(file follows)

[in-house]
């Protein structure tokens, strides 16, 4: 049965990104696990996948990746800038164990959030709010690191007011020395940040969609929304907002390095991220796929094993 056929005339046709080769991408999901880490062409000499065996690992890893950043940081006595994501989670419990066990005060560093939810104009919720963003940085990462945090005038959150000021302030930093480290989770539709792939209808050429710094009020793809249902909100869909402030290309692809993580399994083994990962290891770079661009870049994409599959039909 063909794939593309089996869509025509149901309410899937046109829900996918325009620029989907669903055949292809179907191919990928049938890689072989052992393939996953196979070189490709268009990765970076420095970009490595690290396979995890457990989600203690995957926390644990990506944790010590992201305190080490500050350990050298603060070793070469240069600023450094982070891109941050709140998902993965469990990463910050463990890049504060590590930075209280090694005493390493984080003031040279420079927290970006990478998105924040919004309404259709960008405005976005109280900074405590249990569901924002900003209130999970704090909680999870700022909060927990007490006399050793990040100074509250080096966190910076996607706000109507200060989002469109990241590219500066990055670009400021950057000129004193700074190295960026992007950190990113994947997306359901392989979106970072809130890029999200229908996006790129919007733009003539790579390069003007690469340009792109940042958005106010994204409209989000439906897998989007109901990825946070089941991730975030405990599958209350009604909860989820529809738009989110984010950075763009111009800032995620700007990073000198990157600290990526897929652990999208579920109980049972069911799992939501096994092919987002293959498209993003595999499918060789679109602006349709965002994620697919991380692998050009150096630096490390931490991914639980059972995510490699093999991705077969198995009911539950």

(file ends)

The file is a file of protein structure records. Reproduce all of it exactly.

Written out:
[in-house]
């Protein structure tokens, strides 16, 4: 049965990104696990996948990746800038164990959030709010690191007011020395940040969609929304907002390095991220796929094993 056929005339046709080769991408999901880490062409000499065996690992890893950043940081006595994501989670419990066990005060560093939810104009919720963003940085990462945090005038959150000021302030930093480290989770539709792939209808050429710094009020793809249902909100869909402030290309692809993580399994083994990962290891770079661009870049994409599959039909 063909794939593309089996869509025509149901309410899937046109829900996918325009620029989907669903055949292809179907191919990928049938890689072989052992393939996953196979070189490709268009990765970076420095970009490595690290396979995890457990989600203690995957926390644990990506944790010590992201305190080490500050350990050298603060070793070469240069600023450094982070891109941050709140998902993965469990990463910050463990890049504060590590930075209280090694005493390493984080003031040279420079927290970006990478998105924040919004309404259709960008405005976005109280900074405590249990569901924002900003209130999970704090909680999870700022909060927990007490006399050793990040100074509250080096966190910076996607706000109507200060989002469109990241590219500066990055670009400021950057000129004193700074190295960026992007950190990113994947997306359901392989979106970072809130890029999200229908996006790129919007733009003539790579390069003007690469340009792109940042958005106010994204409209989000439906897998989007109901990825946070089941991730975030405990599958209350009604909860989820529809738009989110984010950075763009111009800032995620700007990073000198990157600290990526897929652990999208579920109980049972069911799992939501096994092919987002293959498209993003595999499918060789679109602006349709965002994620697919991380692998050009150096630096490390931490991914639980059972995510490699093999991705077969198995009911539950």